Updated at 3:10 a.m. ET Sunday
Sen. John McCain died Saturday, a day after his office announced his decision to discontinue medical treatment for brain cancer. Before his death, McCain's wife Cindy said in a tweet that the McCain family was "overwhelmed by the outpouring of love and support from around the world."
That outpouring swelled after the news of his death broke on Saturday.
One of the most personal tributes came from McCain's close friend and colleague, Sen. Lindsey Graham.
"America and Freedom have lost one of her greatest champions. ....And I've lost one of my dearest friends and mentor," Graham wrote.
"I will need some time to absorb this, but I want Cindy --and the entire McCain family — to know they are in my prayers," Graham added.
President Trump offered his "deepest sympathies and respect" to the McCain family. "Our hearts and prayers are with you!" he added. McCain had been a frequent critic of Trump, whose "America First" ideology McCain believed parted from the country's values. As a presidential candidate, Trump had belittled the former prisoner of war's years spent in captivity.
"Few of us have been tested the way John once was," former president and McCain's 2008 election opponent Barack Obama said in a statement. Despite political divisions, Obama said he and McCain shared the privilege of serving a higher obligation — "the ideals for which generations of Americans and immigrants have fought, marched, and sacrificed."
Former Vice President Joe Biden said, "McCain will cast a long shadow," with his impact cemented in America's future.
Sarah Palin, who joined the McCain ticket as the potential vice president in the 2008 campaign, mourned her one-time running mate, calling him a friend, maverick and and an "American original." "John never took the easy path in life - and through sacrifice and suffering he inspired others to serve something greater than self," she tweeted.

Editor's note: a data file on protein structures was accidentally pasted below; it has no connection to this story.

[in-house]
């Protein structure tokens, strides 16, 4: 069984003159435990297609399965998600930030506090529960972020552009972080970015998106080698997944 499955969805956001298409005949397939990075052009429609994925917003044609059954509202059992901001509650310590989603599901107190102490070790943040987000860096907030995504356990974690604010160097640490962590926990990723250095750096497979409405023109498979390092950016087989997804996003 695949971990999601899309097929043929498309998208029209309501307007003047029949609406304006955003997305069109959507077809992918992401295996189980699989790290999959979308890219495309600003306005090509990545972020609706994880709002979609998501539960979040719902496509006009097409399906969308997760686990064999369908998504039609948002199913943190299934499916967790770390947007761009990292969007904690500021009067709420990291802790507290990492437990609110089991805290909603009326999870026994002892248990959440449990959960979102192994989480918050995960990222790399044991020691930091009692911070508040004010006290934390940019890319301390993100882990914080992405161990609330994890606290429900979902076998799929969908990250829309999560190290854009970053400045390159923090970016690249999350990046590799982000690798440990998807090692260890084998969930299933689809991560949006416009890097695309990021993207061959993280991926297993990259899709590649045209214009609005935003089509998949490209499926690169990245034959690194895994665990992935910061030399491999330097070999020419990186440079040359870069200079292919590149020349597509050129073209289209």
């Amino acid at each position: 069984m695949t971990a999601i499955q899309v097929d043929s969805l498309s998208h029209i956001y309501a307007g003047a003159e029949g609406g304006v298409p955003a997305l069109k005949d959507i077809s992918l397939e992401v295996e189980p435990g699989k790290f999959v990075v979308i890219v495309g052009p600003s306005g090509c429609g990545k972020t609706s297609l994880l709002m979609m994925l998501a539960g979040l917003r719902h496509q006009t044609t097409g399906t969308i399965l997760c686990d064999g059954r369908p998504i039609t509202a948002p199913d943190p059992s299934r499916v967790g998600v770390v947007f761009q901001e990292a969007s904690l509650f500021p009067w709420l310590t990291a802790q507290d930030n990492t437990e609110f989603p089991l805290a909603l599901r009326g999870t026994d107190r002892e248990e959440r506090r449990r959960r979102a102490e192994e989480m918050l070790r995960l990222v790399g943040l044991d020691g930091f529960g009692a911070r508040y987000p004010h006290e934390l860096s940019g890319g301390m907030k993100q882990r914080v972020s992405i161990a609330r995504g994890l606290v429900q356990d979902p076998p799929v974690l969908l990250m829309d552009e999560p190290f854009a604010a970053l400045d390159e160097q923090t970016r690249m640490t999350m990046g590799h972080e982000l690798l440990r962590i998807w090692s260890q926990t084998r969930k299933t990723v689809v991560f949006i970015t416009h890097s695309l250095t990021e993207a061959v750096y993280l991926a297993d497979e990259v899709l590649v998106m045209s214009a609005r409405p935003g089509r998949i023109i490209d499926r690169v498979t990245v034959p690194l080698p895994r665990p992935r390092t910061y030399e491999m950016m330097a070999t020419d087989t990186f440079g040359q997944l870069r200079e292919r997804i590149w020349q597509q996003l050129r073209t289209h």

George W. Bush, the 43rd president who beat out McCain in a tense primary for Republican presidential nominee in 2000, praised the senator as "a man of deep conviction and a patriot of the highest order."
Bush's father, former President George H.W. Bush, remembered McCain as a courageous public servant. "Few sacrificed more for, or contributed more to, the welfare of his fellow citizens — and indeed freedom-loving peoples around the world," he said in a statement.
Former President Bill Clinton and former Secretary of State Hillary Clinton described McCain as a skilled politician who "frequently put partisanship aside to do what he thought was best for the country."
"The world has lost a hero and a statesman," said Jeff Flake, Arizona's other representative in the Senate. "Cindy and the McCain family have lost a loving husband and father. I have lost a wonderful friend."
"It's an understatement to say the Senate will not be the same without our friend John," said Senate Majority Leader Mitch McConnell, who broke the news to a room of gasps at the Republican Party's annual Lincoln dinner in Kentucky.
Senate Minority Leader Chuck Schumer, who lauded his colleague as a "truth teller," says he wants to rename one of the Senate office buildings after McCain "so that generations remember him."
Elsewhere on Twitter, McCain's trying years in the military were noted among commemorators as a defining feature of the Vietnam War veteran's life. McCain was a prisoner of war for more than five years.
John Kerry, a former secretary of state and senator, who like McCain served in the war, said McCain "was an American original — guts, grit, and ultimately grace personified."
Kerry recounted the two of them visiting the cell in Vietnam where McCain was once imprisoned:
"I stood with John, the two of us alone, in the very cell in the Hanoi Hilton where years of his life were lived out in pain but always in honor. If you ever needed to take the measure of John McCain, just count the days and years he spent in that tiny dank place and ask yourself whether you could make it through an hour."
Canadian Prime Minister Justin Trudeau described the late Arizona senator as "an American patriot and hero whose sacrifices for his country, and lifetime of public service, were an inspiration to millions."
NPR's James Doubek contributed to this story.
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